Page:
“She was hoping it would get out of my system, but it kept me coming back for more.”
By the time football was out of the picture, Norma had to admit that she had lost her son to the ring. That doesn’t mean she stays away on fight night, though.
“She’s there, screaming and loud,” laughs Lopez. “She’s nervous, she can’t eat the day of the fight, but she raised me and my brother, so we’re her world.”
And while the Lopez boys may have picked up their toughness from dad, it’s mom who may be the truest fighter of the family, as she raised her sons while Hector Sr. fought his demons outside the ring, leading to stints in prison that kept him away from his boys. That reality isn’t lost on Adam.
“I gotta give all the credit to my mom,” he said when asked what kept him from following the same path his father traveled outside the ring. “She raised us the right way and she did it on her own, which was very hard for her. Her and my grandma, they made sure we were good. We didn’t need nothing when we were growing up, we always had food on the table, clothes on our back and she was very strict on us growing up. My dad growing up, he kind of raised himself. His mom worked two jobs and it was four brothers from Mexico City, they didn’t speak no English and they were just trying to find food and go to school. They had no direction and that’s how they kind of fell into the wrong side and bad stuff outside of the ring. But I have to give the credit to my mom, she made it happen.”
There is plenty of Hector Sr. in Adam Lopez, though. Just look at his record. After opening his career with a trio of wins over the usual suspects talented rookies fight, he has yet to fight another fighter with a losing record. That includes bouts against seven unbeaten foes, a schedule not usually associated with the rise of a prospect.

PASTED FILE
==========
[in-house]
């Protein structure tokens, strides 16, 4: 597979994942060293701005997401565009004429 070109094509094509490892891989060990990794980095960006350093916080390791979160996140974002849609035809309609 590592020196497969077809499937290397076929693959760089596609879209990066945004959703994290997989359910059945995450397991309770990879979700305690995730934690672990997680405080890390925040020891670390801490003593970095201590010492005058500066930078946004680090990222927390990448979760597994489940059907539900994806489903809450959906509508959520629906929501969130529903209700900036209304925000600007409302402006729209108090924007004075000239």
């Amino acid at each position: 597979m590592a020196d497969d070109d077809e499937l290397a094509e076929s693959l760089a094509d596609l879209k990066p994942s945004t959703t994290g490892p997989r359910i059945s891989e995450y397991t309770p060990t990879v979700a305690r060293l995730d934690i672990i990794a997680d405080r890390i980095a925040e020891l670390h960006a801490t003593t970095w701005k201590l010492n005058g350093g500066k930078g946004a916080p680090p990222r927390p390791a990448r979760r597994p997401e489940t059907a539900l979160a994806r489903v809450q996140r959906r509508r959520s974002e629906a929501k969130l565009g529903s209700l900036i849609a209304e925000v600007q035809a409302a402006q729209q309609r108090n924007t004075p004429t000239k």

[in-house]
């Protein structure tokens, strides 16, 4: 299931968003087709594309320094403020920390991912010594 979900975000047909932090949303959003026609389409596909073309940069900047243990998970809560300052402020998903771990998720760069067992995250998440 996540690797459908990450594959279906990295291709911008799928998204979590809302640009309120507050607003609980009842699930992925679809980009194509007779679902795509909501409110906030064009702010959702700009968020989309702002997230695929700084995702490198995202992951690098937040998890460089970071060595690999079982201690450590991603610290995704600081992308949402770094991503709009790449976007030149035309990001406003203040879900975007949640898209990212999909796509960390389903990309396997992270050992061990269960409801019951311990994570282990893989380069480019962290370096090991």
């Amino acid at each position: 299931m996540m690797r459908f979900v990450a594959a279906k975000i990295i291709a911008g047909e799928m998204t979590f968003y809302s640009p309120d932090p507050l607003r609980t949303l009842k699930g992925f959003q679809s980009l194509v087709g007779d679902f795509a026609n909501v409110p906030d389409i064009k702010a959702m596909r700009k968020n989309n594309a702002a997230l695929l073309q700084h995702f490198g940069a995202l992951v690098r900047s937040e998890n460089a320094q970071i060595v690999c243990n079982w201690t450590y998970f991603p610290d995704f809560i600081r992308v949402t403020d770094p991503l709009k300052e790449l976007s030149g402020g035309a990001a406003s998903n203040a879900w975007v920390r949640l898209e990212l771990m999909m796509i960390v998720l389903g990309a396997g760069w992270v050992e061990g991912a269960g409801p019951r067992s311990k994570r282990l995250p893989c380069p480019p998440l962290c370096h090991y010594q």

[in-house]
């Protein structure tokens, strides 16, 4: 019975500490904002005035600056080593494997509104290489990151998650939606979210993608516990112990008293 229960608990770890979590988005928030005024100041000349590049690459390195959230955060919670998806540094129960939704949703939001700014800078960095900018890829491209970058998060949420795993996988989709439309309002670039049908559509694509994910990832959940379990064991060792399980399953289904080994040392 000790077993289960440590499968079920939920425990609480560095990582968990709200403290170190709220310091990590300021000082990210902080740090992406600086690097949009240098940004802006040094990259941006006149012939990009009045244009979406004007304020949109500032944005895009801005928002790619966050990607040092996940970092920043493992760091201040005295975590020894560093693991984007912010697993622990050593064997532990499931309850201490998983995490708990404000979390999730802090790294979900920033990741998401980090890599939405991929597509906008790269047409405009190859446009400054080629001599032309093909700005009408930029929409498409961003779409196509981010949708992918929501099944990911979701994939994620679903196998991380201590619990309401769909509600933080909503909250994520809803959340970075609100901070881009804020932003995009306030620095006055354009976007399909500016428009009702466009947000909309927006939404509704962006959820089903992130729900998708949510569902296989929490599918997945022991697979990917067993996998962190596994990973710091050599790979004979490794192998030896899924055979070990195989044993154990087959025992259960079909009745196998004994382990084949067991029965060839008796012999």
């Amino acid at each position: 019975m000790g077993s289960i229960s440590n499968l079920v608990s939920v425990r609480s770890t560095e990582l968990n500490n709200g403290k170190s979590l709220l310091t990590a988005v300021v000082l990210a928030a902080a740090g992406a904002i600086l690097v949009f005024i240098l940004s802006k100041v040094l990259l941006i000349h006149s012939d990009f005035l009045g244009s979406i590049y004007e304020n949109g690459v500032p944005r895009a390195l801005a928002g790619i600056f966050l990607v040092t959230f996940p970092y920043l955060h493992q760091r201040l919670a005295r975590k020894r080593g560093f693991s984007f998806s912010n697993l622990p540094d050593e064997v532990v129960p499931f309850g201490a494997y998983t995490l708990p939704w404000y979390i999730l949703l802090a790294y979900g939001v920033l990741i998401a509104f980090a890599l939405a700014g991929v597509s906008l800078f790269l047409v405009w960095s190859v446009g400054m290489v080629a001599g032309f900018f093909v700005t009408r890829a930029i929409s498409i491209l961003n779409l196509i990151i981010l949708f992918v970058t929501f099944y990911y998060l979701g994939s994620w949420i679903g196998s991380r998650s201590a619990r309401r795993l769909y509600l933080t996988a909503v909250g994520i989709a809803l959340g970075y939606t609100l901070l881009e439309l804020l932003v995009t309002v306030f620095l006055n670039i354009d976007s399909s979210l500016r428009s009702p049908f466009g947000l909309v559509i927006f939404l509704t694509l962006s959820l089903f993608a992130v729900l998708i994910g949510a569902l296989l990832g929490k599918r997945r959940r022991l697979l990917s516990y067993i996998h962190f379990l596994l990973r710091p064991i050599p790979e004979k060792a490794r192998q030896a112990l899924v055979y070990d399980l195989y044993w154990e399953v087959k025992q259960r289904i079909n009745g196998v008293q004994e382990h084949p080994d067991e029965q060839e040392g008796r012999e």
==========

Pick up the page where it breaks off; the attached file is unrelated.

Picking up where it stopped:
“I didn’t really have any promotion or marketing behind me,” he said. “So I took these fights knowing I was the B-side and I was coming in as an opponent. But I knew I was gonna win the fights, I trusted in my abilities and I took these fights hoping I would make some noise coming up – that they see the young prospect taking on all these undefeated fighters. But nowadays, everybody’s got a padded record and people will soon realize when they look at my record that I took on anybody and everybody – it didn’t matter when, where or who it was.”
That approach could have backfired on the Glendale native, but with fighting in his DNA, he knew no other way to make things happen.
“I was just trying to prove myself and make a name,” Lopez said. “I was really hungry.”
He’s still hungry, but now with Sheer Sports Management, he’s hoping to get the right fights, not just any fight. Because now, he’s in striking range of big things, and when those right fights make their appearance, his tough fistic upbringing will certainly pay off.
“There’s always going to be a part of my head where I know I’ve been in this situation before where I wasn’t supposed to win the fight or I’m fighting against an undefeated kid,” he said. “A lot of these undefeated fighters, they don’t have tough fights until they get a title eliminator or a title shot. So, for them, it’s their first real fight and, for me, I’ve been there and I came out with my hand raised. So in my head I know I’ve got a little bit more experience from that, so I am happy I’ve been through what I’ve been through.”
And if you’re wondering, no, Adam Lopez has no regrets about leaving football behind.